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5 Sins of Retail Site Design in 2013

A great retail site design is aesthetically pleasant; it reflects current trends; and it includes the best and often latest in functionality. When these areas are ignored the resulting design can be downright sinful — even harmful to the bottom line.

To some extent, site design is subjective. One visitor likes tangerine orange. Another visitor hates tangerine orange. But this does not mean that anything goes. How a site looks and behaves affects how visitors trust the site, how they find and learn about products, and ultimately what those visitors decide about making a purchase.

Site design is also not static either. Trends in color, font, layout, and features change all of the time, and these changes impact customer expectations. In 2008, almost none of a retail site’s visitors expected the site to render well on a phone. But in 2013, a significant amount of retail site traffic will be from mobile devices and those mobile visitors are going to expect the merchant to be ready for them.

In 2013, there are, perhaps, five unforgivable retail site design sins. If your site is guilty, it may be time for an update.

1. You Didn’t Consider Mobile

Forrester Research has predicted that mobile commerce sales will reach $25 billion in 2013. Although smartphones like the Samsung Galaxy III and tablets like the iPad do a great job of rendering desktop-only websites, users deserve a mobile-specific shopping experience.

In 2013, this means that it is a sin not to have a responsive site design that reacts to the user’s device or a site that is built specifically to render on small screens.

Tommy Hilfiger’s American site responds to the size of the device.

Tommy Hilfiger’s American site responds to the size of the device.

2. You Have a Poor Checkout Experience

Imagine the customer’s disappointment. After 20 minutes of debating whether or not her sister would look better in the blue blouse or the brown one, the shopper encounters forced registration, a 50-field checkout process over five web pages, and is only offered one payment option.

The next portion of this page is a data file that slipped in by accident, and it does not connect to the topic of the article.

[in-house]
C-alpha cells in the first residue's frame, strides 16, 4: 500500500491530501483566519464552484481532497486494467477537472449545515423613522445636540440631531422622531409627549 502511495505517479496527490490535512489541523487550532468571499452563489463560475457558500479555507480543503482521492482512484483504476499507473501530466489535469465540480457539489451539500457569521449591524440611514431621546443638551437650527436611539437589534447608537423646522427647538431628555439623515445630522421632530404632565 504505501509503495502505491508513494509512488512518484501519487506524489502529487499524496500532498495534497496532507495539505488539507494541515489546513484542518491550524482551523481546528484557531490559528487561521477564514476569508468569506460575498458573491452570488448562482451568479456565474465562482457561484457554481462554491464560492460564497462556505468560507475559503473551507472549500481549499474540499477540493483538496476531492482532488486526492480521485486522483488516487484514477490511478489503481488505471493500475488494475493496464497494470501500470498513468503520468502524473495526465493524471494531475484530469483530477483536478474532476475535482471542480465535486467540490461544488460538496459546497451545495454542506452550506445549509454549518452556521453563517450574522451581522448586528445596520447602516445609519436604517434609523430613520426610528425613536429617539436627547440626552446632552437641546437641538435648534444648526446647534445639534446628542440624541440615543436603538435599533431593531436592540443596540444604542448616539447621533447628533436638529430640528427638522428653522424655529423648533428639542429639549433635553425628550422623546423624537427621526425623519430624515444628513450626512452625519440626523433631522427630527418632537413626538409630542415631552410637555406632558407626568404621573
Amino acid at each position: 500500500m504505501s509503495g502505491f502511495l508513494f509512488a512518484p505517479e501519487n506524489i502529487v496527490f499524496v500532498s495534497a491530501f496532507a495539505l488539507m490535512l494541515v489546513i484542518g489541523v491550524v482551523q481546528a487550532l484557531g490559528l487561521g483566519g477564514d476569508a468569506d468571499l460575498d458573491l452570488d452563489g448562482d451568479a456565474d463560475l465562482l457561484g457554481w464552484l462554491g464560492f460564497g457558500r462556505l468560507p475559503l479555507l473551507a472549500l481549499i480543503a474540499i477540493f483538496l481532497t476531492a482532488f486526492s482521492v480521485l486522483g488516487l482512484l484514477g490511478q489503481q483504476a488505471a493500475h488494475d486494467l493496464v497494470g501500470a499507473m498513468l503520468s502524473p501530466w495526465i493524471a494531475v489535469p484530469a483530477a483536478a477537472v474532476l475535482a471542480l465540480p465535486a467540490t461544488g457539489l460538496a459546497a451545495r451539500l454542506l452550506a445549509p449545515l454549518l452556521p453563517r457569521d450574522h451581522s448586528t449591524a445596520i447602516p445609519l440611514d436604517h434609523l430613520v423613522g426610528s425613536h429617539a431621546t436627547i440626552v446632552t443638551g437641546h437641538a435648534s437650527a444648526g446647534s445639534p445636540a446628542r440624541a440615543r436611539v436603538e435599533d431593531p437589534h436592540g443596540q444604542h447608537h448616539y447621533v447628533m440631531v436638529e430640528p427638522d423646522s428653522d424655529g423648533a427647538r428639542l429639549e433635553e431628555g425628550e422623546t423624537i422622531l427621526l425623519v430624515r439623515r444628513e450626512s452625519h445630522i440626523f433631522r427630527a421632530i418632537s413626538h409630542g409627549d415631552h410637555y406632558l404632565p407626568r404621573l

What’s more, each time the form validates it empties the various and scattered fields, forcing the shopper to reenter her billing address, shipping address, name, and payment information.

The checkout process should be secure, simple, and fast. Anything else is sinful.

3. You Have Small and Few Images

Photographs and videos are the best ways that online retailers can present products to site visitors. Remember the old saying, “a picture is worth a thousand words.” So in an era when there are plenty of ways to optimize photography, employ content delivery networks, or even serve different images based on the device, there is no excuse for tiny images or, worse yet, no product images.

As a rule, provide several large images and a zoom option on every product detail page. In retailer website design, not having lots of great photography is a sin.

4. You Forgot to Keep it Simple

If not having good product and lifestyle photography is a sin of one extreme having a complex, graphics-heavy retail site with confusing navigation, weird icons, or “unique” layouts is the sin of the opposite extreme.

The purpose of a retail site is to present product information in a way that helps visitors make an educated buying decision. Choose a design that is both attractive and simple.

5. Your Fonts are Tiny and Old

There is, perhaps, a popular myth that most, if not all, online shoppers are young hipsters rocking iPads and sipping soy lattes. But increasingly online shoppers include less computer savvy users, some of which might benefit from larger, legible fonts.

In the past, the web was limited to a small set of “safe” fonts that were used sparingly at 10 or 12 points. But now, designers may use any of ten thousand fonts and fearless make them large. Don’t commit the sin of having tiny text.

Armando Roggio
Armando Roggio
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